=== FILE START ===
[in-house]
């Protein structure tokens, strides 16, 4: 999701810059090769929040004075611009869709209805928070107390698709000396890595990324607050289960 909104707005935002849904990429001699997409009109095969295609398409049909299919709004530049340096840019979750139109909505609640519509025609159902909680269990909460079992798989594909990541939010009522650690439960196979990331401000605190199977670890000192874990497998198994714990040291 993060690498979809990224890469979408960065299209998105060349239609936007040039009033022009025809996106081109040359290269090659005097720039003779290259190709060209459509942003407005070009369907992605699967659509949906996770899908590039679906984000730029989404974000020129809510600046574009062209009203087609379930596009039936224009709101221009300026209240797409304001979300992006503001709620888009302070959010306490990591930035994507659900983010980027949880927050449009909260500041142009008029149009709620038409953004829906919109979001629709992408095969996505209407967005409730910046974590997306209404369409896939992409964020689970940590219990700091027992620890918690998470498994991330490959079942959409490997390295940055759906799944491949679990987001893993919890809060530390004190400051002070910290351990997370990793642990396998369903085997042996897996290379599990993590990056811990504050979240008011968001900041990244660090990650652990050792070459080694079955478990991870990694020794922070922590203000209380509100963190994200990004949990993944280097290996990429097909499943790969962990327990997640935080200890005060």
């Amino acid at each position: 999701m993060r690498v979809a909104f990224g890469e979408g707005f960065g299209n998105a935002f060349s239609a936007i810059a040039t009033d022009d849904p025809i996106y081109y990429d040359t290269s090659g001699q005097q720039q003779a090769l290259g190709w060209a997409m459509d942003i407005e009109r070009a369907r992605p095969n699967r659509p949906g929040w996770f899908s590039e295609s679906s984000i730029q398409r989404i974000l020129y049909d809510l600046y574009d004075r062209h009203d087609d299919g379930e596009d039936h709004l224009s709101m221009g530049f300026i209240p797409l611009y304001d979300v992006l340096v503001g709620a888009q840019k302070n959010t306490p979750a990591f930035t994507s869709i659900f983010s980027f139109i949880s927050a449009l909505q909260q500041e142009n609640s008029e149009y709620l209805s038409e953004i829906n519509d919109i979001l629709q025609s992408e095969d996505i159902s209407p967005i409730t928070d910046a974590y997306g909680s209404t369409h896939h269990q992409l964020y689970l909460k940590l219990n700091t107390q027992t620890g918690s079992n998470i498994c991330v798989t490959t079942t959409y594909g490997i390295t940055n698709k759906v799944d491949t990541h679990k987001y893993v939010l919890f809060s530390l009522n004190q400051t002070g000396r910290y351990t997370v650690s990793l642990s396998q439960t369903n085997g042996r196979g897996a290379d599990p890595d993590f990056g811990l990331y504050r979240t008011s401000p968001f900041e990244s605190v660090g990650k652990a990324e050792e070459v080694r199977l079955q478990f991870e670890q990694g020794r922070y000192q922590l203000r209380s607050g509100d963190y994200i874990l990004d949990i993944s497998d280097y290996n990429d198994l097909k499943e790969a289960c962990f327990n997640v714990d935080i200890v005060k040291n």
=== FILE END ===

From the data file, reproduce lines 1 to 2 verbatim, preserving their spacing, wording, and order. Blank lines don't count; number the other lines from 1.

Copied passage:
[in-house]
């Protein structure tokens, strides 16, 4: 999701810059090769929040004075611009869709209805928070107390698709000396890595990324607050289960 909104707005935002849904990429001699997409009109095969295609398409049909299919709004530049340096840019979750139109909505609640519509025609159902909680269990909460079992798989594909990541939010009522650690439960196979990331401000605190199977670890000192874990497998198994714990040291 993060690498979809990224890469979408960065299209998105060349239609936007040039009033022009025809996106081109040359290269090659005097720039003779290259190709060209459509942003407005070009369907992605699967659509949906996770899908590039679906984000730029989404974000020129809510600046574009062209009203087609379930596009039936224009709101221009300026209240797409304001979300992006503001709620888009302070959010306490990591930035994507659900983010980027949880927050449009909260500041142009008029149009709620038409953004829906919109979001629709992408095969996505209407967005409730910046974590997306209404369409896939992409964020689970940590219990700091027992620890918690998470498994991330490959079942959409490997390295940055759906799944491949679990987001893993919890809060530390004190400051002070910290351990997370990793642990396998369903085997042996897996290379599990993590990056811990504050979240008011968001900041990244660090990650652990050792070459080694079955478990991870990694020794922070922590203000209380509100963190994200990004949990993944280097290996990429097909499943790969962990327990997640935080200890005060």